Seasonal influenza vaccination and antiviral use in EU/EEA Member States

Surveillance and monitoring

 European Centre for Disease Prevention and Control. Seasonal influenza vaccination and antiviral use in EU/EEA Member States. Stockholm: ECDC; 2018. 

A survey was circulated in January 2018 to provide an update on seasonal influenza immunisation policies in 2017– 18 and obtain vaccination coverage rates in EU/EEA Member States for the 2015–16, 2016–17 and 2017-18 (if available) influenza seasons. In addition, the survey mapped methods of monitoring vaccination coverage, vaccine dose number procured, payment mechanisms for vaccine and vaccine administration, vaccine products recommended by population groups and complementary antiviral use for treatment or prophylaxis in vaccinated and unvaccinated individuals.

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Influenza vaccination coverage rates in the EU/EEAArchived

ECDC is collecting, sharing and disseminating information on national vaccination programmes and provides guidance for improving the overall performance of the vaccination systems in EU/EEA Member States. The latest data on vaccination coverage by country in the EU/EEA of different risk- and target groups are available in the reports listed on this page.

Factsheet about seasonal influenza

Influenza is a contagious respiratory illness caused by influenza viruses that infect the nose, throat, and sometimes the lungs. It can cause mild to severe illness, and at times can lead to death. The best way to prevent flu is by getting a flu vaccine each year.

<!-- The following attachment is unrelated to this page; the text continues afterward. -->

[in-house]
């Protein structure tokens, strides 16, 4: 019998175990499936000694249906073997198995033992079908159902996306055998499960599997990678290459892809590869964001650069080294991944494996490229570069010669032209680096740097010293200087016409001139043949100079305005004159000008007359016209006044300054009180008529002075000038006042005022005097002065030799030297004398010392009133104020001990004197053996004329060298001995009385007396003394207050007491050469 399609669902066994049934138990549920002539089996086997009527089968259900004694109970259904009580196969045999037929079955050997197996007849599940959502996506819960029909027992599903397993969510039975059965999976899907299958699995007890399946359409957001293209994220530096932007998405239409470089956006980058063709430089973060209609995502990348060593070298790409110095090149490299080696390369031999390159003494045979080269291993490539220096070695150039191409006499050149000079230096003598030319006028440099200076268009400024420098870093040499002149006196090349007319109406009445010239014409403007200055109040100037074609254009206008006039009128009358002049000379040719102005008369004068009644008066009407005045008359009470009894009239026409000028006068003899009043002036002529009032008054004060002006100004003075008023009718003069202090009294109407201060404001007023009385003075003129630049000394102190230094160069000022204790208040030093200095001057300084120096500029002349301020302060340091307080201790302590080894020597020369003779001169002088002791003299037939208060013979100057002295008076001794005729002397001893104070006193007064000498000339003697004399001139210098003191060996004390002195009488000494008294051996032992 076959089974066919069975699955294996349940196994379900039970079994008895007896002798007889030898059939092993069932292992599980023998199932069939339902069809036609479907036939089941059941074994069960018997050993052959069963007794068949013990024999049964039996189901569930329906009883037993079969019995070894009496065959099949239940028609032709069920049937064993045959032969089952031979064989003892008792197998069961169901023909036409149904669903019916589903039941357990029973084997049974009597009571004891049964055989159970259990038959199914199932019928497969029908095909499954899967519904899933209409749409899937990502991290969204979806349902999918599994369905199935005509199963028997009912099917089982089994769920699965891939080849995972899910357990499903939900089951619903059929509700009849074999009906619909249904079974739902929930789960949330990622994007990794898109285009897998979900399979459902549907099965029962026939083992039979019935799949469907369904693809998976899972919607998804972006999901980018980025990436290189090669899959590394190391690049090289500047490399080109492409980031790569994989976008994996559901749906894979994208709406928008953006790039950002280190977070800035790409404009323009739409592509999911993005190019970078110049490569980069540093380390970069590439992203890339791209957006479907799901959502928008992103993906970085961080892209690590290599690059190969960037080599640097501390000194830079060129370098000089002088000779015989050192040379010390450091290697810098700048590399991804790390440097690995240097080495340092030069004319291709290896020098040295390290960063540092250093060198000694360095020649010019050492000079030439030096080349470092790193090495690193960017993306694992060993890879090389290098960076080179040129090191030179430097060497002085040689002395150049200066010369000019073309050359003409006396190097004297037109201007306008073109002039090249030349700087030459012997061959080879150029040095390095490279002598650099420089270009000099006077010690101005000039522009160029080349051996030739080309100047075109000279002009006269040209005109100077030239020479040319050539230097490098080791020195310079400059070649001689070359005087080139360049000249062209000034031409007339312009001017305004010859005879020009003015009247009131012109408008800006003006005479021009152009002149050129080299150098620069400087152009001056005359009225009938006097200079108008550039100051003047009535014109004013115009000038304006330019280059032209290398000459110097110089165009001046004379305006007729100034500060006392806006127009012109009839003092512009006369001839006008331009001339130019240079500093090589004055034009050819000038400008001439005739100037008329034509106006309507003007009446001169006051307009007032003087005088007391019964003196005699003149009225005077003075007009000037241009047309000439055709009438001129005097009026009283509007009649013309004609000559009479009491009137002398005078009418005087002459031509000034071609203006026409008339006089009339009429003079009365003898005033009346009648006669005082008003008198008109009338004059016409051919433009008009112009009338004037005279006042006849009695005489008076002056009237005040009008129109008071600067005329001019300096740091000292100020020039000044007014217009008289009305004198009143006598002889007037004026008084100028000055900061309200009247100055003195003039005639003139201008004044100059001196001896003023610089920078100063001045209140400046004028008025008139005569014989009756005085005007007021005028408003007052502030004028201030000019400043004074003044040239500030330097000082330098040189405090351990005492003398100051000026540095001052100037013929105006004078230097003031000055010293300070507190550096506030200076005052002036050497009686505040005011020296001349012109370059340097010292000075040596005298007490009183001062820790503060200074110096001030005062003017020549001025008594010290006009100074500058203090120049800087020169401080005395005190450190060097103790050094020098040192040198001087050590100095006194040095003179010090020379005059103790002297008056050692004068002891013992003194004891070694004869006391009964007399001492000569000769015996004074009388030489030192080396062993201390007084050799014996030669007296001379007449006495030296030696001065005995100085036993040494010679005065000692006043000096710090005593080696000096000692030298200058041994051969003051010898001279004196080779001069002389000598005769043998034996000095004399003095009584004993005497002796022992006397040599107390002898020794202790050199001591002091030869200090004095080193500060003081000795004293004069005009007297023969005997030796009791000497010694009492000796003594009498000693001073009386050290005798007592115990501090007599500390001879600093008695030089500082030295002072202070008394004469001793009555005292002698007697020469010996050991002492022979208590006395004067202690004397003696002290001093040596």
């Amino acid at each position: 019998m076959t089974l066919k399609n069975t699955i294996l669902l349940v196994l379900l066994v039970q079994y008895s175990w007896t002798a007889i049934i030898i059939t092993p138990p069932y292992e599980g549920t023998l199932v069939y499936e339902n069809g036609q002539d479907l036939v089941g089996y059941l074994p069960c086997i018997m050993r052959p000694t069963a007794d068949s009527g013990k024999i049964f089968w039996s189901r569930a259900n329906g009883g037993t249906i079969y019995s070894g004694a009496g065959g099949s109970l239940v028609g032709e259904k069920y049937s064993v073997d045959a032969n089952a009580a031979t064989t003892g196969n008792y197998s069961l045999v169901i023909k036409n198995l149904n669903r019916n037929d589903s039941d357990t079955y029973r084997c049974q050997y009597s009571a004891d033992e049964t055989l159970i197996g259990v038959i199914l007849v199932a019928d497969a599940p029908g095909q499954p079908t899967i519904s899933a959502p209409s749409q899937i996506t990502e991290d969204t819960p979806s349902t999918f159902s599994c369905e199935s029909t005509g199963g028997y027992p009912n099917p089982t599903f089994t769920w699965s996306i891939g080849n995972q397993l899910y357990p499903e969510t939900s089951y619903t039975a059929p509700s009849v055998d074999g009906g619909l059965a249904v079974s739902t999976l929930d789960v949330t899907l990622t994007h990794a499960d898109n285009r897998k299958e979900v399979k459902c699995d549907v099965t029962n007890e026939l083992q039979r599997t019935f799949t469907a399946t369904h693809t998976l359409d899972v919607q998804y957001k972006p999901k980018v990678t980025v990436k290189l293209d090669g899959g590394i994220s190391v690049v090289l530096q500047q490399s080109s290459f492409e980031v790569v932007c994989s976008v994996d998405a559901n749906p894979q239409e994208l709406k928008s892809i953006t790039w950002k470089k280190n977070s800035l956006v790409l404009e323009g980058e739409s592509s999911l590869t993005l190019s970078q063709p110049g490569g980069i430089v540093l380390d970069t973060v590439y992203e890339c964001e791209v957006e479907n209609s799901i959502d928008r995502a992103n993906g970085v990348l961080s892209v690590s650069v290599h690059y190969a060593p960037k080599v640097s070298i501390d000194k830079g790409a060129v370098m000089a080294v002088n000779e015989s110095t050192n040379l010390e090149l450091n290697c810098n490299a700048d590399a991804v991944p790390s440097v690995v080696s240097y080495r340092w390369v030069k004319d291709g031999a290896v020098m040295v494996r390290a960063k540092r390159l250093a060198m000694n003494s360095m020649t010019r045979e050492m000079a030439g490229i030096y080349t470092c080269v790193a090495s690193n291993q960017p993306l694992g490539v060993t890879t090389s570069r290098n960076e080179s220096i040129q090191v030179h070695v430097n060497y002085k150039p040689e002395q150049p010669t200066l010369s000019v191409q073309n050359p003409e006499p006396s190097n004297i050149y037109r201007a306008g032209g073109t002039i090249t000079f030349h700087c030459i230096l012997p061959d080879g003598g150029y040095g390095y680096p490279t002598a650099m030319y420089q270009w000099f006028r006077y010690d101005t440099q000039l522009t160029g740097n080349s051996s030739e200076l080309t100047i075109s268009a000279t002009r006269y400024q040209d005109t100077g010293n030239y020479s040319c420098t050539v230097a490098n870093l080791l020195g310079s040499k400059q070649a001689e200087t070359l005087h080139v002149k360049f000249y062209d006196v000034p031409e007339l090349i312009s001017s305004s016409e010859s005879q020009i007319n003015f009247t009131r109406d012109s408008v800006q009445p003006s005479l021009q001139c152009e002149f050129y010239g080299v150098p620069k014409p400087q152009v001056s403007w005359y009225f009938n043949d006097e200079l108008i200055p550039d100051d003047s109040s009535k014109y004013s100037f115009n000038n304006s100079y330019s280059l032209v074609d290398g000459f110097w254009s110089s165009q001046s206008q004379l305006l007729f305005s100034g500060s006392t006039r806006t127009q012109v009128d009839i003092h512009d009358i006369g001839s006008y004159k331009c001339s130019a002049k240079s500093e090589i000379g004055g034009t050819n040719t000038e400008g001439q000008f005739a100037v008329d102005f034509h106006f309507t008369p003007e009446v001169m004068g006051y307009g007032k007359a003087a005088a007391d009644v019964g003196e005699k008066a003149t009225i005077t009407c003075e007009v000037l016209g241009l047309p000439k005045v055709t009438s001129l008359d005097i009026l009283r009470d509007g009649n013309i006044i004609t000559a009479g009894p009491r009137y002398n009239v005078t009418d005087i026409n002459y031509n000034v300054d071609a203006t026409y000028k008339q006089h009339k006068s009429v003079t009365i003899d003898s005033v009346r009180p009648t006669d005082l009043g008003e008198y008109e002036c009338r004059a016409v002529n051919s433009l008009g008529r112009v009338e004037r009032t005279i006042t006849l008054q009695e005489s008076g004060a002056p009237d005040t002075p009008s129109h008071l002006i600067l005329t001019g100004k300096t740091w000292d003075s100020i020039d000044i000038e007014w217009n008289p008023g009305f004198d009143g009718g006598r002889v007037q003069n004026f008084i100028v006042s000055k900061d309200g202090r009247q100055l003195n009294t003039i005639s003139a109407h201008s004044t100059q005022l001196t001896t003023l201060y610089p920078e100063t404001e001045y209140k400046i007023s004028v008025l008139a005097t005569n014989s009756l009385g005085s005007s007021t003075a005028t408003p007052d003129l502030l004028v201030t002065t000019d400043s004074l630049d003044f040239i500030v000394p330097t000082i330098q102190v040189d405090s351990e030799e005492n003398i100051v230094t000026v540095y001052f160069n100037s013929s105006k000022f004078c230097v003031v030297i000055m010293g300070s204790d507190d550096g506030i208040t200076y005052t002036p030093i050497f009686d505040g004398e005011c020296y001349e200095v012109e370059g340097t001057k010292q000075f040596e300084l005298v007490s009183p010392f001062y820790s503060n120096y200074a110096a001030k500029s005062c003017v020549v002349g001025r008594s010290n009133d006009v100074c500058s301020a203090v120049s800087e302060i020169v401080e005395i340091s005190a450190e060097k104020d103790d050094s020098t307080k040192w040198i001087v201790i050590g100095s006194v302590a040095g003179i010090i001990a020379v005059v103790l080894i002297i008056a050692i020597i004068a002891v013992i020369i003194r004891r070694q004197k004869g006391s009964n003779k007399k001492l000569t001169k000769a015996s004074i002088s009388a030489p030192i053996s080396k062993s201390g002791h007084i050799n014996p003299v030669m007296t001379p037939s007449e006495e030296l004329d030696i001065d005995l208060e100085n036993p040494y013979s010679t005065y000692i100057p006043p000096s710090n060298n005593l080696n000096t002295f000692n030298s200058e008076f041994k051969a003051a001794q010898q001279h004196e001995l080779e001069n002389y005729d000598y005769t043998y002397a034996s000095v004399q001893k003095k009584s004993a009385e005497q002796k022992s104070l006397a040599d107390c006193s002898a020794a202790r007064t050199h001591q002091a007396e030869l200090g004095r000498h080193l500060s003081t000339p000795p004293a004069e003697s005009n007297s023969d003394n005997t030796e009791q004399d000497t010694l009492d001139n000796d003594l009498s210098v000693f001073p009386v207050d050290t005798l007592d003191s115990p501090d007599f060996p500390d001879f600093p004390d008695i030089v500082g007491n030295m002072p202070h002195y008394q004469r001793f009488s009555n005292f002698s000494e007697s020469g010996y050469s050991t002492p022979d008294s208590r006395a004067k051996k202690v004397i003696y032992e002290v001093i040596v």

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Seasonal influenza vaccines

Seasonal influenza is a vaccine-preventable disease and annual influenza vaccination is the most effective way to prevent influenza. ECDC continues to emphasise that all Europeans who are recommended to have the influenza vaccine should get vaccinated.

Risk groups for severe influenza

Some people are at high risk of serious complications as a result of influenza, some of which can be life-threatening and result in death.

Types of seasonal influenza vaccine

Injected trivalent inactivated influenza vaccines are most commonly used throughout the world. Influenza antigen preparation varies between manufacturers.

Timing of influenza vaccination

It takes 10 to 14 days following vaccination, before an immune response and protection develops. Therefore, most countries start immunisation in the early autumn.